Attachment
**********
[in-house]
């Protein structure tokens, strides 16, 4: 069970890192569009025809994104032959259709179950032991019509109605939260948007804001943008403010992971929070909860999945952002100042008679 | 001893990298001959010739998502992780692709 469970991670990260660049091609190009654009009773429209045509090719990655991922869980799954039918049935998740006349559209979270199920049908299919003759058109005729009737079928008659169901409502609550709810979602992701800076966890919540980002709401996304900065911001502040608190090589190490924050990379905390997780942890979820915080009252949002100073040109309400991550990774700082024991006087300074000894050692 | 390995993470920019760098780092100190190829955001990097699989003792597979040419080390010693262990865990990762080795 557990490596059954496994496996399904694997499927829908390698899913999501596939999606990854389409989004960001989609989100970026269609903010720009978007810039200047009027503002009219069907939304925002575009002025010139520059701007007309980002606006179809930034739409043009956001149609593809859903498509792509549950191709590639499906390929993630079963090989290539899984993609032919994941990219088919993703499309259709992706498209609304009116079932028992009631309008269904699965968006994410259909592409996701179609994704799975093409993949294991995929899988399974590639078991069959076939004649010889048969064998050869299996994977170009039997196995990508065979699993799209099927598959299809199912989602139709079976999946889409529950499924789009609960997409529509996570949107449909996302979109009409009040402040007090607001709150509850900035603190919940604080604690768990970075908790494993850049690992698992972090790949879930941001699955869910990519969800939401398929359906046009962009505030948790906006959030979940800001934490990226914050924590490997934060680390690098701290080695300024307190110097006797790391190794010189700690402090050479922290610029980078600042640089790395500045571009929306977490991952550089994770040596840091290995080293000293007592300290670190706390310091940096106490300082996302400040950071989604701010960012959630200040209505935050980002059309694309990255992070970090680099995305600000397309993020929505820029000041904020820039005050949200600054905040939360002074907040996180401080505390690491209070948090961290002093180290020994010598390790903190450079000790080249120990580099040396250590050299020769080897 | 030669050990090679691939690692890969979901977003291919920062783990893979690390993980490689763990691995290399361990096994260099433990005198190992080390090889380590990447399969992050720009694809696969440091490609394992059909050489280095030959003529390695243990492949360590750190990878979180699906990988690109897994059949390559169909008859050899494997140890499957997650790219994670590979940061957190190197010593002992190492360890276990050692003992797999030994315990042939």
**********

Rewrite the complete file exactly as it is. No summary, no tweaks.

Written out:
[in-house]
């Protein structure tokens, strides 16, 4: 069970890192569009025809994104032959259709179950032991019509109605939260948007804001943008403010992971929070909860999945952002100042008679 | 001893990298001959010739998502992780692709 469970991670990260660049091609190009654009009773429209045509090719990655991922869980799954039918049935998740006349559209979270199920049908299919003759058109005729009737079928008659169901409502609550709810979602992701800076966890919540980002709401996304900065911001502040608190090589190490924050990379905390997780942890979820915080009252949002100073040109309400991550990774700082024991006087300074000894050692 | 390995993470920019760098780092100190190829955001990097699989003792597979040419080390010693262990865990990762080795 557990490596059954496994496996399904694997499927829908390698899913999501596939999606990854389409989004960001989609989100970026269609903010720009978007810039200047009027503002009219069907939304925002575009002025010139520059701007007309980002606006179809930034739409043009956001149609593809859903498509792509549950191709590639499906390929993630079963090989290539899984993609032919994941990219088919993703499309259709992706498209609304009116079932028992009631309008269904699965968006994410259909592409996701179609994704799975093409993949294991995929899988399974590639078991069959076939004649010889048969064998050869299996994977170009039997196995990508065979699993799209099927598959299809199912989602139709079976999946889409529950499924789009609960997409529509996570949107449909996302979109009409009040402040007090607001709150509850900035603190919940604080604690768990970075908790494993850049690992698992972090790949879930941001699955869910990519969800939401398929359906046009962009505030948790906006959030979940800001934490990226914050924590490997934060680390690098701290080695300024307190110097006797790391190794010189700690402090050479922290610029980078600042640089790395500045571009929306977490991952550089994770040596840091290995080293000293007592300290670190706390310091940096106490300082996302400040950071989604701010960012959630200040209505935050980002059309694309990255992070970090680099995305600000397309993020929505820029000041904020820039005050949200600054905040939360002074907040996180401080505390690491209070948090961290002093180290020994010598390790903190450079000790080249120990580099040396250590050299020769080897 | 030669050990090679691939690692890969979901977003291919920062783990893979690390993980490689763990691995290399361990096994260099433990005198190992080390090889380590990447399969992050720009694809696969440091490609394992059909050489280095030959003529390695243990492949360590750190990878979180699906990988690109897994059949390559169909008859050899494997140890499957997650790219994670590979940061957190190197010593002992190492360890276990050692003992797999030994315990042939």